Injectable Biosensor Chip Can Monitor Alcohol Levels in Recovering Addiction Patients
Engineers at the University of California San Diego have created a tiny injectable biosensor chip that can detect whether patients in recovery from alcohol addiction have relapsed and consumed any alcohol. The device is intended to make it easier for alcohol recovery patients to stick to their treatment regimen and deters them from drinking alcohol. If future experiments show that the chip can be safely implanted and used in humans with no adverse effects, the device could soon be rolled out to a number of addiction treatment centers.
How Does the Alcohol Monitoring Chip Work?
The tiny biosensor chip measures about one cubic millimeter in size, and can be implanted in the body just below the skin’s surface in interstitial fluid, which is the fluid that surrounds cells. The chip has a sensor coated with an enzyme that generates a byproduct when alcohol is detected in the patient’s bloodstream. When people injected with the chip drink alcohol, the chip sends an alert to a remote wearable device like a smartwatch.
Work on the biosensor chip is being funded by the National Institute of Drug Abuse, which awarded the UC San Diego with a $235,000 grant for the project. So far, the chip has only been tested in a setup that mimics an implanted environment in the human body, but has yet to be tested in actual humans.
How Will the Biosensor Chip Help Addiction Recovery Patients?
Just like with diabetes, asthma, and other chronic relapsing diseases, addiction has a relatively high relapse rate of between 40 and 60%. People in recovery from alcohol addiction usually receive therapy to help them identify and overcome common triggers that can cause them to relapse. The biosensor chip can be used as another tool in addiction treatment to help patients stay sober and avoid relapse.
Injectable sensors would be difficult for patients to remove on their own since the devices are implanted under the skin and reside next to blood vessels. Existing methods for alcohol monitoring are often easily manipulated by patients in recovery, and pose a number of challenges for treatment providers as a result. For instance, breathalyzers require patients to initiate use and don’t always provide accurate results, while blood tests can only be administered by trained medical staff. Tattoo-based alcohol sensors are also in development for alcohol recovery patients, but can easily be removed from the skin and used only one time.
Dr. Carla Marienfeld, an addiction psychiatrist at UC San Diego, says the biosensor chip will likely reduce the need for inpatient and residential alcohol treatments, which can be costly for many patients recovering from alcohol addiction. But the chips provide treatment 24 hours per day, and offer a level of care that isn’t available with current treatments. Marienfeld says she hopes the chip will soon join the ranks of other proven evidence-based treatments for alcohol addiction.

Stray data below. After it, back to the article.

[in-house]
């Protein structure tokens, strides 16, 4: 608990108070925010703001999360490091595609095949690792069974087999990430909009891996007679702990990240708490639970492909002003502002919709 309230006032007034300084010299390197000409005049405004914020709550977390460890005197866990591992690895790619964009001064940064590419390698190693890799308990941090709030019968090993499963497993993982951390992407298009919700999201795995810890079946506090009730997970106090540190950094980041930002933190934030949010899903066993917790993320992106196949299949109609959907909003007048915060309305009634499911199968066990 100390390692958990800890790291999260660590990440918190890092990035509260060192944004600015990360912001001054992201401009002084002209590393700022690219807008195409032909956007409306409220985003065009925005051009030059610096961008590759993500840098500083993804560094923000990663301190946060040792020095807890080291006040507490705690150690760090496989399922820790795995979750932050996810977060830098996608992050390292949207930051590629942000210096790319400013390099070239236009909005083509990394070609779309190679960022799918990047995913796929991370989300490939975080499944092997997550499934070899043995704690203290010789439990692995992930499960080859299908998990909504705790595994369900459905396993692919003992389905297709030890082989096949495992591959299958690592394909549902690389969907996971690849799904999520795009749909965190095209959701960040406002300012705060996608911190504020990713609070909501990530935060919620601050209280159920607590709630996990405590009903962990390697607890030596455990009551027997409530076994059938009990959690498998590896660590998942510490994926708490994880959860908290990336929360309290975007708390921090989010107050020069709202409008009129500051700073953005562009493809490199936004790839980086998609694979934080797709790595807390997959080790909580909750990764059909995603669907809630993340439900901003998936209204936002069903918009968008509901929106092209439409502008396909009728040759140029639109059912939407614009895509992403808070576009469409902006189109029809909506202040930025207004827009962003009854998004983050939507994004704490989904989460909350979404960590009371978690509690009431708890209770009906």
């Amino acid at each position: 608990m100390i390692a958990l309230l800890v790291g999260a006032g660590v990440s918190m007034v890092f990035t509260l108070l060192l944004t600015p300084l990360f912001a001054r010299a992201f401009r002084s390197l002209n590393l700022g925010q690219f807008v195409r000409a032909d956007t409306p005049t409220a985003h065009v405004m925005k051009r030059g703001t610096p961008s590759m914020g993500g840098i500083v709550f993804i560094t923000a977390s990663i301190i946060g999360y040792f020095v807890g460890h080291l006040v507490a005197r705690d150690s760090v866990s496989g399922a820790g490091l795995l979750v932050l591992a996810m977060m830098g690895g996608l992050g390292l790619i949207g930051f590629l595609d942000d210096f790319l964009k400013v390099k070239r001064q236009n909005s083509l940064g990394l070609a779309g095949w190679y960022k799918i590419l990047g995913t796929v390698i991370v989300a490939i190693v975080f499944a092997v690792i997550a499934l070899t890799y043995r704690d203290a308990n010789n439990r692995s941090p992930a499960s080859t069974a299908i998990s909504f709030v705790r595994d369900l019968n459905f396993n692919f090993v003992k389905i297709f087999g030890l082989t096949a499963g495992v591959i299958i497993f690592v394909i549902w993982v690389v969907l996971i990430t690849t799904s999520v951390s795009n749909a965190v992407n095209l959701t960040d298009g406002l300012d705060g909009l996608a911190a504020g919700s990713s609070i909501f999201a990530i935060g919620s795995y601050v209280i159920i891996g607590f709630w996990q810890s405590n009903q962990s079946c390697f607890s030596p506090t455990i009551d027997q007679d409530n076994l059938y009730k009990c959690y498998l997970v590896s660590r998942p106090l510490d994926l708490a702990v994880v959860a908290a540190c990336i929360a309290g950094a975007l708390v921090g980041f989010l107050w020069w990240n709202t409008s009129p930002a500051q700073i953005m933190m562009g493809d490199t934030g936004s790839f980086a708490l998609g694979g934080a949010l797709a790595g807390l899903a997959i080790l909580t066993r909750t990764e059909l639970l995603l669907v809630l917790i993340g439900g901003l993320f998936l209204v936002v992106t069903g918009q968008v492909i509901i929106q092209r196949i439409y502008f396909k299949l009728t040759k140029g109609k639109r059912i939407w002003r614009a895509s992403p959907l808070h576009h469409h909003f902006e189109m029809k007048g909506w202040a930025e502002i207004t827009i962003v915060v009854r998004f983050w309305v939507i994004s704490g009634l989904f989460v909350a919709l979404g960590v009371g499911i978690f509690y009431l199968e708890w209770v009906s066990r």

Tips for Avoiding Alcohol Relapse
Though alcohol relapse is common among patients in recovery, there are many effective ways to lower one’s risk and stay sober long-term. Many addiction treatment centers use therapies that teach patients how to overcome urges to drink when faced with certain triggers. Relapse prevention training, cognitive-behavioral therapy, 12-step groups, group therapy, and dialectical behavior therapy are all therapies that can help patients experience a safe, sober recovery and lower their relapse risk.
Other strategies that can help lower the risk for alcohol relapse:
- Identify personal triggers and high-risk situations that can cause relapse, and develop your own coping responses.
- Build a solid support team comprised of friends, family, peers in support groups, and trained counselors who can encourage and influence you to stay sober.
- Find new healthy ways to manage stress that don’t involve drinking alcohol, such as exercising daily, eating nutritious foods, and meditating.
- Discover new fun hobbies and activities that can take up all the time you previously spent obtaining and using alcohol and recovering from its effects.
If you or a loved one is struggling with alcohol addiction and needs help achieving sobriety, call our 24/7 confidential helpline at 800-483-2193(Who Answers?) to discuss your treatment options with an addiction counselor. We’ll perform a free insurance benefits check, and help you find the nearest drug detox center ready to help you achieve sobriety and lower your relapse risk.